Eskom Chief Executive, Andre de Ruyter, says although power supply will remain constrained throughout the week, several generating units are expected to return to service ahead of the Easter holidays.
“We’ve got a number of units returning before the long weekend… Matla power station [unit] 6, Grootvlei power station [unit] 3, five units at Camden Power Station. Tuthuka power station [unit] 3 should also be returning from a boiler tube leak before the long weekend,” he said on Tuesday.
The electricity supplier was forced to implement load shedding on Monday evening because of breakdowns and losses of generating capacity at several power stations. The utility is also due to implement load shedding again from 5pm this afternoon until 5am on Wednesday.
The chief executive said reserve-generating capacity remains in a healthy state at the country’s two open cycle gas turbines.
He added, however, that the power utility would “want to avoid using that as much as possible”.
“We have about 70% worth of diesel at Ankerlig [power station] which… generates electricity using diesel during peak hours and emergency purposes. This is enough to keep all the units running for 24 hours. This may seem like a lot but it is not because we have to replenish the diesel by road and this creates some logistical challenges for us, so we have to conserve diesel at Ankerlig.
“Gourikwa power station… is sitting at a far healthier 85% because we have access to extensive offsite storage facility connected by pipelines. There we have some 36 hours of operation if all units are utilised simultaneously,” he said.
The total amount of lost generating capacity is currently 13 966MW which will render Eskom unable to keep up with demand on Tuesday evening.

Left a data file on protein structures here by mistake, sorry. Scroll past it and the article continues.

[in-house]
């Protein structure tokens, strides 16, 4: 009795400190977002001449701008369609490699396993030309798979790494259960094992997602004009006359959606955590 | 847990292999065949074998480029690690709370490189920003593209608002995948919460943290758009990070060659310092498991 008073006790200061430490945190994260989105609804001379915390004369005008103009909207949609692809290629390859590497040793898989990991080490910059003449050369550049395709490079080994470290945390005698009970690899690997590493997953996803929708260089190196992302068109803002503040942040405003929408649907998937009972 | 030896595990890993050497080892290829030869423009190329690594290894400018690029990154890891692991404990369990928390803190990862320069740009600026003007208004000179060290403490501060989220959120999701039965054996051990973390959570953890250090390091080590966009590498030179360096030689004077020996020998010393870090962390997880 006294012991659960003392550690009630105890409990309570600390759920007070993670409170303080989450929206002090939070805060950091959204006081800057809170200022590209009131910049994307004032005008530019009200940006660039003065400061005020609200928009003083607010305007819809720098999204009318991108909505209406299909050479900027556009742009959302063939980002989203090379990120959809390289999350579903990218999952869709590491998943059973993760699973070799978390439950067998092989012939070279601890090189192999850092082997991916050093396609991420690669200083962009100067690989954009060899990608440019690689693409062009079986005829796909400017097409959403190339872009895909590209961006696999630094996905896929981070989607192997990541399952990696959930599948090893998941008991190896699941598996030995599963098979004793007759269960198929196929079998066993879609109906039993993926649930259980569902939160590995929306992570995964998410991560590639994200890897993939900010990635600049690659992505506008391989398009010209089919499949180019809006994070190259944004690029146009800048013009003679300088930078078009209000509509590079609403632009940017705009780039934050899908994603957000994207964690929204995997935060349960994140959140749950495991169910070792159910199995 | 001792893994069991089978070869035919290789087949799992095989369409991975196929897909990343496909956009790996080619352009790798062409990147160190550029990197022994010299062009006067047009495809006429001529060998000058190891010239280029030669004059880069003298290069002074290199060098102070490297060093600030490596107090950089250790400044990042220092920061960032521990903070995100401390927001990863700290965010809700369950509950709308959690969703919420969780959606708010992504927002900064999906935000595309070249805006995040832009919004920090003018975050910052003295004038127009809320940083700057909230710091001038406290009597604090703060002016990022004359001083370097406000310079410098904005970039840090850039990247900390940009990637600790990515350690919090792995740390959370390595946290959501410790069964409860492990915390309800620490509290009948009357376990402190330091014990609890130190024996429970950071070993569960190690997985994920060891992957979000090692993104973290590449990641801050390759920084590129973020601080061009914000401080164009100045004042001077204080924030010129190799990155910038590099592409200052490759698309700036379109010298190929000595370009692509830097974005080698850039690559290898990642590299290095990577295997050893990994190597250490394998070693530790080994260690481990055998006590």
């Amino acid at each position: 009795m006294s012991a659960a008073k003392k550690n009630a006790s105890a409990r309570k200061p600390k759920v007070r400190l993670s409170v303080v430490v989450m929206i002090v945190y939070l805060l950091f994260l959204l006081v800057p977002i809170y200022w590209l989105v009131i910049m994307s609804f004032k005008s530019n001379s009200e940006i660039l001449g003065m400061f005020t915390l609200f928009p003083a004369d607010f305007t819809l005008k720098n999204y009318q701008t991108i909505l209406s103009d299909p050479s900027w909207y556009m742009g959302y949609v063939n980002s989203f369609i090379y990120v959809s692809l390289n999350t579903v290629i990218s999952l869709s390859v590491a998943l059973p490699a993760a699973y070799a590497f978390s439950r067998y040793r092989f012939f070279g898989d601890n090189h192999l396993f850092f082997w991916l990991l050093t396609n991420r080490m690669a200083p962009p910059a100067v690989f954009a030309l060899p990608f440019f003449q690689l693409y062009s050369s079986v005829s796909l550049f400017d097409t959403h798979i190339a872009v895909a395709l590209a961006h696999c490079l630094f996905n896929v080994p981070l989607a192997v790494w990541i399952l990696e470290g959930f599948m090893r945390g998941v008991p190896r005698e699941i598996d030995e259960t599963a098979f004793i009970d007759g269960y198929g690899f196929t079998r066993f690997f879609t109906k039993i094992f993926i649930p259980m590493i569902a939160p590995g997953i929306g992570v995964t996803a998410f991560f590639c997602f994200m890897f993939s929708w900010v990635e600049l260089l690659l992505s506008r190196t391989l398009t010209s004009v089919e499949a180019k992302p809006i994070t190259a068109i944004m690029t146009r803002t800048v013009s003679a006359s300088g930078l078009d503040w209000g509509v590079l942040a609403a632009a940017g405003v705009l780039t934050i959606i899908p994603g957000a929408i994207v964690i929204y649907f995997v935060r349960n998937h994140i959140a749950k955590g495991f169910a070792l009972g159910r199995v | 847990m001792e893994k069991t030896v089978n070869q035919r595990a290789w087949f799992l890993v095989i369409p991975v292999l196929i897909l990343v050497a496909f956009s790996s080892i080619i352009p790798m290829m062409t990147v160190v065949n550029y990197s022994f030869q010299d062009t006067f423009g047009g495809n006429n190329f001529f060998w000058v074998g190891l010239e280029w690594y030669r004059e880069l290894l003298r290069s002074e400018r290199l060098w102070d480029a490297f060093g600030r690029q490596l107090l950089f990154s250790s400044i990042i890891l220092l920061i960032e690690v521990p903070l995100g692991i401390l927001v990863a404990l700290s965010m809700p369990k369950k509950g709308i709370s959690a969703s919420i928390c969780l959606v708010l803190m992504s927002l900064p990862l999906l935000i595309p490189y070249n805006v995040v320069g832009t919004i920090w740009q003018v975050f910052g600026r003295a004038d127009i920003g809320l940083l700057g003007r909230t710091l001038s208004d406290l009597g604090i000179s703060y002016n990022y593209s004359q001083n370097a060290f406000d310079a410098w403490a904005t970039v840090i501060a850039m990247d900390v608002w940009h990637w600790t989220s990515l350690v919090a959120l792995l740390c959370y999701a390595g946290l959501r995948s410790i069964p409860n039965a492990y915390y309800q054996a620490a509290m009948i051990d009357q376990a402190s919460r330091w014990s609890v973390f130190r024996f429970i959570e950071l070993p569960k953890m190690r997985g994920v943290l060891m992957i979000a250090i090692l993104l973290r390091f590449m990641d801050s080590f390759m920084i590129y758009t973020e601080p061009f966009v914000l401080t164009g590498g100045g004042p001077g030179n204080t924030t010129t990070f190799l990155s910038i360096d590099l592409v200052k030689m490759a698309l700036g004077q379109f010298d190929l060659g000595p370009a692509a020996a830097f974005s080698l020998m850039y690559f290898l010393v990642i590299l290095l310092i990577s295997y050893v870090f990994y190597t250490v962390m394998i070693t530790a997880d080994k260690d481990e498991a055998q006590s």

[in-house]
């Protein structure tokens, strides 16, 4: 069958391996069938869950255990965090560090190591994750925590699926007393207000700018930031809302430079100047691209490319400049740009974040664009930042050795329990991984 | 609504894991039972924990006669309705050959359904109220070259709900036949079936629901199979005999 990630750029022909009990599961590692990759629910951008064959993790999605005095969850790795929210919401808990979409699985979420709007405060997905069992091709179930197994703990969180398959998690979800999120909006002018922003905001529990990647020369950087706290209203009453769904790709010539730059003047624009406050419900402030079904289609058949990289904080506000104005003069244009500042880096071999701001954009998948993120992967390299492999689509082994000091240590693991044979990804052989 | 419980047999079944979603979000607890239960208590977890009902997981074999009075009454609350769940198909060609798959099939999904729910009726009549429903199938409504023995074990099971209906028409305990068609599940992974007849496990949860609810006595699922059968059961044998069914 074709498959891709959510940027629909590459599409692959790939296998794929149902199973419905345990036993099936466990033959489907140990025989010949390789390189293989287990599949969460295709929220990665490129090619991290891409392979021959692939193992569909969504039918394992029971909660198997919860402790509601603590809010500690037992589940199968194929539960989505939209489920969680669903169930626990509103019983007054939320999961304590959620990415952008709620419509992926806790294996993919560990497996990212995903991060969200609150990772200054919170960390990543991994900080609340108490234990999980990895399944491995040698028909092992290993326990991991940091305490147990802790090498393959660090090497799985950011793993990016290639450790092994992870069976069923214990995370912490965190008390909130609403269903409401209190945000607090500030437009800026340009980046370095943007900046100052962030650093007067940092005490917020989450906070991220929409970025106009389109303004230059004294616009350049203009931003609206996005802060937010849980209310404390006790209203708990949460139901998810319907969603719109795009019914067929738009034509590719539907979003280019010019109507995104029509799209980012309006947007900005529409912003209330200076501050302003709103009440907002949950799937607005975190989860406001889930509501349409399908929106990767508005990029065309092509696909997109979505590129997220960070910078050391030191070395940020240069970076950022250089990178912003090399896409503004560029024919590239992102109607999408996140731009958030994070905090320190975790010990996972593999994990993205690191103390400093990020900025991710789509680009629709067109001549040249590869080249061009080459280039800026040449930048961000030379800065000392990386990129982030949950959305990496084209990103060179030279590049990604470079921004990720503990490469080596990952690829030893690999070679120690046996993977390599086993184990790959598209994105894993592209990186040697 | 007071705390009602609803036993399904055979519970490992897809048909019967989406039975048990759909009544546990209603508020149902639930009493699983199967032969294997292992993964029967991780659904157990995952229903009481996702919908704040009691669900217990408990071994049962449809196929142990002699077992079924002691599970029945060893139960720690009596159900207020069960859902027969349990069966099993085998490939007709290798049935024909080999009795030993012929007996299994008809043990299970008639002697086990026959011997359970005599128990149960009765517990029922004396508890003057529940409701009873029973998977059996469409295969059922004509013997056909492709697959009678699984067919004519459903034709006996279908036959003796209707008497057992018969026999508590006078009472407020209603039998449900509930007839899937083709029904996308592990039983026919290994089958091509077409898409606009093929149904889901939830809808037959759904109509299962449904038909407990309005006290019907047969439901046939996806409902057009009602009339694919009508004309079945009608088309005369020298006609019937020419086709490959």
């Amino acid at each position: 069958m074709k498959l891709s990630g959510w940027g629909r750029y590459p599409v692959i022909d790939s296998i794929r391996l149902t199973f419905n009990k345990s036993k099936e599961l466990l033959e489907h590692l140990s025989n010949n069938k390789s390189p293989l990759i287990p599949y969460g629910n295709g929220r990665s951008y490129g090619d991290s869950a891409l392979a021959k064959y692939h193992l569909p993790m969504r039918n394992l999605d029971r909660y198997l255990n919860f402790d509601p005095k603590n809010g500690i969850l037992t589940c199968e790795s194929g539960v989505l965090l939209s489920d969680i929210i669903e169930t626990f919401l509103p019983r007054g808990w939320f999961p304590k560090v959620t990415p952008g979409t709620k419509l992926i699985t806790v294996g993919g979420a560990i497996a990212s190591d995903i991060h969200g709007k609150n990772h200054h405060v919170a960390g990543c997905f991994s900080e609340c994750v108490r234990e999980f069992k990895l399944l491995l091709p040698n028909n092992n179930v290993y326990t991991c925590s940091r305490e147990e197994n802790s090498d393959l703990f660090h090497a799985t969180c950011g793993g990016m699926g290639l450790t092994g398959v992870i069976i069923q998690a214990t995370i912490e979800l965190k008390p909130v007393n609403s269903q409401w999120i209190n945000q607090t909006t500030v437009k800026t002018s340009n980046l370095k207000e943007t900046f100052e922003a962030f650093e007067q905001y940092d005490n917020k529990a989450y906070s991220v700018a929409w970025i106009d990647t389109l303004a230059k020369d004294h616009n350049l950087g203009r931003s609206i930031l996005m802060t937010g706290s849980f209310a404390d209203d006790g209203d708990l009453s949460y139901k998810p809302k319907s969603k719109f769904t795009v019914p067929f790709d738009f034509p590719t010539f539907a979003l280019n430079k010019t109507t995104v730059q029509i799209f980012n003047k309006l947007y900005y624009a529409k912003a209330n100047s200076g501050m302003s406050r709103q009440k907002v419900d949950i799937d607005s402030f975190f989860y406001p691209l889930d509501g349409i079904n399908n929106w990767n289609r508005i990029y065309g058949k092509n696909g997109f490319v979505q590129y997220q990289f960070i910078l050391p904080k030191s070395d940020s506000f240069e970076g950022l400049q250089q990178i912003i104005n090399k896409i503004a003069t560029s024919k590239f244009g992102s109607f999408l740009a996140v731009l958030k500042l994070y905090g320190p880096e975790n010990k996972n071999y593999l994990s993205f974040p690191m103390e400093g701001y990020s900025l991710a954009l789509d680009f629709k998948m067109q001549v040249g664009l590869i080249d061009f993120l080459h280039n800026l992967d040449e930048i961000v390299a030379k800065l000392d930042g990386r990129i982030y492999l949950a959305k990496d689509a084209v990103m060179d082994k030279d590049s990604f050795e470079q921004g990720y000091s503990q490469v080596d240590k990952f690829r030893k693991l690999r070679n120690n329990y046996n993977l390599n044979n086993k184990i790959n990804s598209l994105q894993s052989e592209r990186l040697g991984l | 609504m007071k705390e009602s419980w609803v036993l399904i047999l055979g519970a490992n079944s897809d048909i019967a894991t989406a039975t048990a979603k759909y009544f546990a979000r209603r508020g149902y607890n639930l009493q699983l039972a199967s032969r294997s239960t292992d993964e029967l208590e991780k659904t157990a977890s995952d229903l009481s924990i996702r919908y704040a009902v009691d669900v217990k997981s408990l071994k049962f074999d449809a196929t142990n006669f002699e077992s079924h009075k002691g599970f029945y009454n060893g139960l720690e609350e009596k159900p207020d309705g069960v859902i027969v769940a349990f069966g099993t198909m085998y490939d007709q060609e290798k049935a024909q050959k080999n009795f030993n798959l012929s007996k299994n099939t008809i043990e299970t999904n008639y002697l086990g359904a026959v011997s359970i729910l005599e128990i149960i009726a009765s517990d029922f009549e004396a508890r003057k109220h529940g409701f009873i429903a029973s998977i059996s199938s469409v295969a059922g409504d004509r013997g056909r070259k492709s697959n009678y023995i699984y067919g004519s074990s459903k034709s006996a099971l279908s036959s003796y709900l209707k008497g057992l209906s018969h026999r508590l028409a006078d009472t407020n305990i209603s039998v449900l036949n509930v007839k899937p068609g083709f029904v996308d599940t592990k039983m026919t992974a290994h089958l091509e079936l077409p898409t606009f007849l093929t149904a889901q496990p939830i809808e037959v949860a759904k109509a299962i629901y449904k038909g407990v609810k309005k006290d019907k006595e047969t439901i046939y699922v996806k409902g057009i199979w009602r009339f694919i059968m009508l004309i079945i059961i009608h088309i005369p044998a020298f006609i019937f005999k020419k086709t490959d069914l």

A further 4804MW of generating capacity is also unavailable due to maintenance.
De Ruyter said the cautious outlook for the upcoming winter months “is not entirely dire”.
“We are approaching winter where we will throttle back on our planned maintenance… and we have also, historically, seen that the generation fleet performs much better during winter months when the weather is cold and dry, the air is denser and we get better combustion performance out of our coal fired power stations.”
He warned, however, that a firm outlook on when exactly load shedding will occur cannot be made because of the instability in the power grid.
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“What we have seen, as with the current bout of load shedding, is that we tend to see these clusters of plants and units tripping simultaneously. We are doing work to get to the bottom of these simultaneous failures across the units. There might be some systemic issues that we need to unpack,” he said.
De Ruyter said the power utility is eagerly anticipating the addition of more capacity onto the grid as a result of the Department of Mineral and Energy’s Renewable Energy Procurement Programme.
“From round about the middle to the end of next year, we should start seeing additional capacity coming onto the grid as we have advocated for quite some time.
“We look forward to that capacity being added to alleviate the pressure that we’re currently experiencing and obviously that will considerably assist in allowing us the headroom to continue to carry out the much needed maintenance on our coal fired fleet.”
The chief executive added that Eskom itself is embarking on a renewable energy project, which will also bring much needed help.
“We issued an inquiry to the market for proposals to build a renewable energy [power plant] on Eskom land adjacent to our power stations where there is sufficient grid connection capacity.
“Where we have available grid connections capacity, we are now making available land. This is the first of its kind process that we are running [and] we anticipate that we’ll get some 1000MW as a consequence of this process. In about 18 to 24 months, that capacity should be making its presence felt,” he said.
Source : AllAfrica